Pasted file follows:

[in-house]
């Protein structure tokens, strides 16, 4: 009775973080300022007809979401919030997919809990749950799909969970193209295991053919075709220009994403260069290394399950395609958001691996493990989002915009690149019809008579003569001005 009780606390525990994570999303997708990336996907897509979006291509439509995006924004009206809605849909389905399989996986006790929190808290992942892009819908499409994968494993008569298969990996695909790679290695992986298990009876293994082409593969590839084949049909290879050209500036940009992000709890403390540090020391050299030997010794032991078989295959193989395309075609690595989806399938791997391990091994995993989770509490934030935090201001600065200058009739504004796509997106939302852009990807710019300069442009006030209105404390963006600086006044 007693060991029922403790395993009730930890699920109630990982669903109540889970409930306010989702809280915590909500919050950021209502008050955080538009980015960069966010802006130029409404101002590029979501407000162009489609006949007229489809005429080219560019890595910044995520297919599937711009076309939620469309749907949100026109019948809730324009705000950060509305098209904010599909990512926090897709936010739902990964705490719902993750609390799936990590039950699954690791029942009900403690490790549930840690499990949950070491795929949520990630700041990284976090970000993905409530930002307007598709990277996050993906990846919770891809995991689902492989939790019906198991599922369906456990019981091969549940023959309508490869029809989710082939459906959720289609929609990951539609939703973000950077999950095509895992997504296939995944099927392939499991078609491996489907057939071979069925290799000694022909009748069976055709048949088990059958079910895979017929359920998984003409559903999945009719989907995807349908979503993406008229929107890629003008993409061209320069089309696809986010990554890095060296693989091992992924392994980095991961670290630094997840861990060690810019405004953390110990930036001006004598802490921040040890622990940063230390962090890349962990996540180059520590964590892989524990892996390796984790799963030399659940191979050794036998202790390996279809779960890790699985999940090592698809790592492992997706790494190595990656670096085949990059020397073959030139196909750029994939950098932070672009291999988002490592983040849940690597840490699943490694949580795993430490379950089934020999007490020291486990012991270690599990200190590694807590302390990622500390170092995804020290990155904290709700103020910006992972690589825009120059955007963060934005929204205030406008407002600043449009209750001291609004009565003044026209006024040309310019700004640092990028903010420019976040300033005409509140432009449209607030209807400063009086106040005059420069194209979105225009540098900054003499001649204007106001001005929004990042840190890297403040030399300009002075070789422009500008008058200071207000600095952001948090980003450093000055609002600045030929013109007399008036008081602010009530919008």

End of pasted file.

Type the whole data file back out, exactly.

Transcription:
[in-house]
């Protein structure tokens, strides 16, 4: 009775973080300022007809979401919030997919809990749950799909969970193209295991053919075709220009994403260069290394399950395609958001691996493990989002915009690149019809008579003569001005 009780606390525990994570999303997708990336996907897509979006291509439509995006924004009206809605849909389905399989996986006790929190808290992942892009819908499409994968494993008569298969990996695909790679290695992986298990009876293994082409593969590839084949049909290879050209500036940009992000709890403390540090020391050299030997010794032991078989295959193989395309075609690595989806399938791997391990091994995993989770509490934030935090201001600065200058009739504004796509997106939302852009990807710019300069442009006030209105404390963006600086006044 007693060991029922403790395993009730930890699920109630990982669903109540889970409930306010989702809280915590909500919050950021209502008050955080538009980015960069966010802006130029409404101002590029979501407000162009489609006949007229489809005429080219560019890595910044995520297919599937711009076309939620469309749907949100026109019948809730324009705000950060509305098209904010599909990512926090897709936010739902990964705490719902993750609390799936990590039950699954690791029942009900403690490790549930840690499990949950070491795929949520990630700041990284976090970000993905409530930002307007598709990277996050993906990846919770891809995991689902492989939790019906198991599922369906456990019981091969549940023959309508490869029809989710082939459906959720289609929609990951539609939703973000950077999950095509895992997504296939995944099927392939499991078609491996489907057939071979069925290799000694022909009748069976055709048949088990059958079910895979017929359920998984003409559903999945009719989907995807349908979503993406008229929107890629003008993409061209320069089309696809986010990554890095060296693989091992992924392994980095991961670290630094997840861990060690810019405004953390110990930036001006004598802490921040040890622990940063230390962090890349962990996540180059520590964590892989524990892996390796984790799963030399659940191979050794036998202790390996279809779960890790699985999940090592698809790592492992997706790494190595990656670096085949990059020397073959030139196909750029994939950098932070672009291999988002490592983040849940690597840490699943490694949580795993430490379950089934020999007490020291486990012991270690599990200190590694807590302390990622500390170092995804020290990155904290709700103020910006992972690589825009120059955007963060934005929204205030406008407002600043449009209750001291609004009565003044026209006024040309310019700004640092990028903010420019976040300033005409509140432009449209607030209807400063009086106040005059420069194209979105225009540098900054003499001649204007106001001005929004990042840190890297403040030399300009002075070789422009500008008058200071207000600095952001948090980003450093000055609002600045030929013109007399008036008081602010009530919008």